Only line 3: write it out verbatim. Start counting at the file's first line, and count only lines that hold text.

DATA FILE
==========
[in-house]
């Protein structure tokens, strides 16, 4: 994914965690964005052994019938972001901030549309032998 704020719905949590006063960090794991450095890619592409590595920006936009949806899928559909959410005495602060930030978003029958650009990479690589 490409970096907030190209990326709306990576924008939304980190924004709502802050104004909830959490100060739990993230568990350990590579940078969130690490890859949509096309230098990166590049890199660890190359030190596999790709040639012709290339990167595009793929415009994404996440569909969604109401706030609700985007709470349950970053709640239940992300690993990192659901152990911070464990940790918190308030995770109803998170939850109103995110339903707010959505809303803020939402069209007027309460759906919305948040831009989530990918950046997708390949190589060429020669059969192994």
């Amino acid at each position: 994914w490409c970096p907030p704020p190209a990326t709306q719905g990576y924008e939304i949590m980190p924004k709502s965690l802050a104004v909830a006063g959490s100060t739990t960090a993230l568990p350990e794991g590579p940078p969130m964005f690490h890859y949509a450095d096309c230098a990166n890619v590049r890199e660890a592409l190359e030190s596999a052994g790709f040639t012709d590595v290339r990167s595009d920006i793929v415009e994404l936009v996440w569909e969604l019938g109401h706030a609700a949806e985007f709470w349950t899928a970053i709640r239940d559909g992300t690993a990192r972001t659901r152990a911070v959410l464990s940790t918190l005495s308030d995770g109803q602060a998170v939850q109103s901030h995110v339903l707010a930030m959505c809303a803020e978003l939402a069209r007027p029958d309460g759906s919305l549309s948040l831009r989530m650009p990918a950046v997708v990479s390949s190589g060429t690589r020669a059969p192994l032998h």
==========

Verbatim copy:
């Amino acid at each position: 994914w490409c970096p907030p704020p190209a990326t709306q719905g990576y924008e939304i949590m980190p924004k709502s965690l802050a104004v909830a006063g959490s100060t739990t960090a993230l568990p350990e794991g590579p940078p969130m964005f690490h890859y949509a450095d096309c230098a990166n890619v590049r890199e660890a592409l190359e030190s596999a052994g790709f040639t012709d590595v290339r990167s595009d920006i793929v415009e994404l936009v996440w569909e969604l019938g109401h706030a609700a949806e985007f709470w349950t899928a970053i709640r239940d559909g992300t690993a990192r972001t659901r152990a911070v959410l464990s940790t918190l005495s308030d995770g109803q602060a998170v939850q109103s901030h995110v339903l707010a930030m959505c809303a803020e978003l939402a069209r007027p029958d309460g759906s919305l549309s948040l831009r989530m650009p990918a950046v997708v990479s390949s190589g060429t690589r020669a059969p192994l032998h």